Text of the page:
Address: C Army Lt Gen VR Masondo to the Armour Symposium



Distinguished guests, ladies and gentlemen …

I acknowledge the presence of various general officers, a number of guests from abroad, military attachés, commanding officers and members of the media.

We are here to participate in the South African Armour Symposium with the aim to deliberate the deployment of light and medium armour capabilities in internal and external security operations.

Our government’s initiatives, active participation in, and membership of regional security bodies and mechanisms, as well as those of the African Union (AU) and the United Nations (UN), require a collective approach to solving Africa’s problems to create a safe and stable environment for economic development and prosperity for all. The focus falls heavily on economic realities and challenges, but also spills over to the military. We should therefore understand the reason for the existence of bodies like the African Union (AU), the Southern African Development Community (SADC) and its security organ, the Interstate Security and Defence Subcommittee, as well as the existence of the African Standby Force with specific reference to the SADC Brigade (SADCBRIG). These bodies and organisations have all been established and put into place to ensure collective security on the continent and in the region, and to ensure adherence to mutual defence pacts and agreements.

Many of the security problems or issues in sub-Saharan Africa are shared by neighbouring countries. Challenges like poverty, cross-border drug trafficking and illegal immigrants, refugees and internally displaced people, acute debt crises, wide-spread disease, environmental degradation and proliferation of small arms, to name but a few, require concerted and deliberate efforts to create and maintain peaceful co-existence in Africa and a better life for all.

Regional stability and development can be assured and addressed meaningfully only through political and economic reform (democracy), social upliftment and development and interstate cooperation. The worst-case scenario is the collapse of states, which almost results invariably in widespread or general disregard for law and order and chaos.

The current South African White Paper on Defence (under review at the moment) defines regional peace support operations as a function of the SANDF. This will be done in compliance with international obligations and within the international and regional security architecture.

As a fully fledged member of the international community, South Africa will fulfil its international obligations by participating in international peace support operations (PSO). PSO is a reality as South Africa is currently contributing forces to several countries all over Africa.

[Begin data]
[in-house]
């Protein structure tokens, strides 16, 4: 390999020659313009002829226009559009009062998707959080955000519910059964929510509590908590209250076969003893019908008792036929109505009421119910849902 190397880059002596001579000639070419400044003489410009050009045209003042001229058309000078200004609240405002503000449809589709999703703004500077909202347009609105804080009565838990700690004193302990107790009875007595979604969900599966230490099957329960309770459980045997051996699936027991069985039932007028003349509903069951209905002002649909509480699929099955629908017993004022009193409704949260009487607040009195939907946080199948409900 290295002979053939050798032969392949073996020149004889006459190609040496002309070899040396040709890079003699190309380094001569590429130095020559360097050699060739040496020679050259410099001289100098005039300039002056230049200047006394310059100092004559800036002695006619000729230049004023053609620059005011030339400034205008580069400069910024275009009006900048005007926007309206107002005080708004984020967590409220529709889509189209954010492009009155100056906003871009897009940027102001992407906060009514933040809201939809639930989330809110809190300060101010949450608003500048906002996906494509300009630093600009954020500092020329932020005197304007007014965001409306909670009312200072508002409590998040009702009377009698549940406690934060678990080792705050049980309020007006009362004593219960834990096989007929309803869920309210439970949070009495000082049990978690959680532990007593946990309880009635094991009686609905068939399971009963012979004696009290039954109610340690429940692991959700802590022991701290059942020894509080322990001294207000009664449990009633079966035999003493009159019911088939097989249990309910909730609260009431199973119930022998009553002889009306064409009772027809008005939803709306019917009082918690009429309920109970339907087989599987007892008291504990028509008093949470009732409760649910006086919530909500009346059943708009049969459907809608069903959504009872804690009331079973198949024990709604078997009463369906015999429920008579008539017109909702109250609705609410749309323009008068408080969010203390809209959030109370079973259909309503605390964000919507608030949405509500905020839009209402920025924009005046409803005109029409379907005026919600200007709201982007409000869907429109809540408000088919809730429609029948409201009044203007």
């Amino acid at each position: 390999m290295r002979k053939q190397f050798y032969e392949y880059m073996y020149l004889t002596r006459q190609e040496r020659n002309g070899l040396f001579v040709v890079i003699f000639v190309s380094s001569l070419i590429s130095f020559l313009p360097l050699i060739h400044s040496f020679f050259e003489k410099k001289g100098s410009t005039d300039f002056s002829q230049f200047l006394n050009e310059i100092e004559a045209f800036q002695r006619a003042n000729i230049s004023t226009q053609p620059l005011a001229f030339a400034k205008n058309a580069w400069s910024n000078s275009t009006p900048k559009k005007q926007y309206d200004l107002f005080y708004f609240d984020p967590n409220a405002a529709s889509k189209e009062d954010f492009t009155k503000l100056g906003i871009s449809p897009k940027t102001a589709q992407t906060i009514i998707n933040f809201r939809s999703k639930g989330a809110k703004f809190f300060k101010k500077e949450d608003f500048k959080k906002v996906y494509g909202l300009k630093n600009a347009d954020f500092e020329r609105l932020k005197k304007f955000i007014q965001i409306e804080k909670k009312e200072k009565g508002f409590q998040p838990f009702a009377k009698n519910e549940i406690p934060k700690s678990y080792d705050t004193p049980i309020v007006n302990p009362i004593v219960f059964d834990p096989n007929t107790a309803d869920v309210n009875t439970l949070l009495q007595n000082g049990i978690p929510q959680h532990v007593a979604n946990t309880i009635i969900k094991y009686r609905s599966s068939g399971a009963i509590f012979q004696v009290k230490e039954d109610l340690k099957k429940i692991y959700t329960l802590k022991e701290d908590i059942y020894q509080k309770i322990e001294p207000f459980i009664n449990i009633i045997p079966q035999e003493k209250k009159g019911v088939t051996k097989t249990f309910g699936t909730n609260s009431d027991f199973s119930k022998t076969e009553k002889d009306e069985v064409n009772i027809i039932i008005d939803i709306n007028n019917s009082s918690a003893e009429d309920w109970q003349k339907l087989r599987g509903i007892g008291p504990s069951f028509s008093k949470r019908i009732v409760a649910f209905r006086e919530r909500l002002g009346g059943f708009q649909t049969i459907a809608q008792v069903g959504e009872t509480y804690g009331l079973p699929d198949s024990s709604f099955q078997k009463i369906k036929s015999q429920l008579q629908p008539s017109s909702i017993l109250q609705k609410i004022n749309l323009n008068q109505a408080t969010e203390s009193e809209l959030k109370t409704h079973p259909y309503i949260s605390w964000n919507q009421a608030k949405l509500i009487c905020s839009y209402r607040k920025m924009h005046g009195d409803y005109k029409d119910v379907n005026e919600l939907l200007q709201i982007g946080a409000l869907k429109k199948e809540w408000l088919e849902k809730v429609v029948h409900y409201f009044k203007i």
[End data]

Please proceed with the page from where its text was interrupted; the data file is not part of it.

South Africa’s military is a landward force in the main. Of this land capability an armour capability forms an indispensable part of any army worth mentioning. Currently there are no South African armour forces deployed in Africa – neither with prime mission equipment (PME) nor in a secondary role, except for tank and armoured car crews in an infantry role deployed in Operation CORONA, which entails internal border safeguarding operations. Although the likelihood of deploying light or medium mechanized forces in current peace missions is, for the time being, not foreseen; doctrine is required for such an eventuality. It is for this reason that the South African Army will continue to debate and research matters in this regard as was evident during previous Seminars 21 as well as previous symposia of this nature.

An organisation like the SADCBRIG probably needs light and mobile forces, including armour, with a rapid deployable capability for either early-entry operations or sustained operations in theatre. This capability will provide for humanitarian intervention, peacekeeping, peace enforcement, conflict prevention and force protection, all part of complex peacekeeping, to name but a few. This force must be robust enough to ensure that it can operate across the spectrum of military conflict, which will be inconceivable without armour. The RSA therefore requires a balanced military force, comprising light mobile and also medium to heavy assets in order to tailor make forces to counter the specific threat. Such force groupings will naturally be made up from the South African Army’s inherent capabilities.

This one-day symposium will thus focus on the deployment of light and medium armour capabilities in internal and external security operations. It will analyse current trends on the continent, listen to lessons learnt by nations who have experienced such scenarios, look at possible technological solutions and consider options in the preparation of our forces for the right conflict. The outcome and result of this will most certainly add value to processes already in motion to further develop land doctrine for the employment of armour and mechanized forces during peace, conflict and war, thereby creating a relevant and ready army for 2020 and beyond.

Against this background I wish to thank you all for participating in this event. I extend a special word of thanks to the guest speakers, local and from abroad, and also to the sponsors for staging a symposium of this caliber. Your generosity and support is much appreciated.

I am looking forward to the presentations and deliberations.

I now formally and officially declare the South African Armour Symposium 2011 open.

Thank you.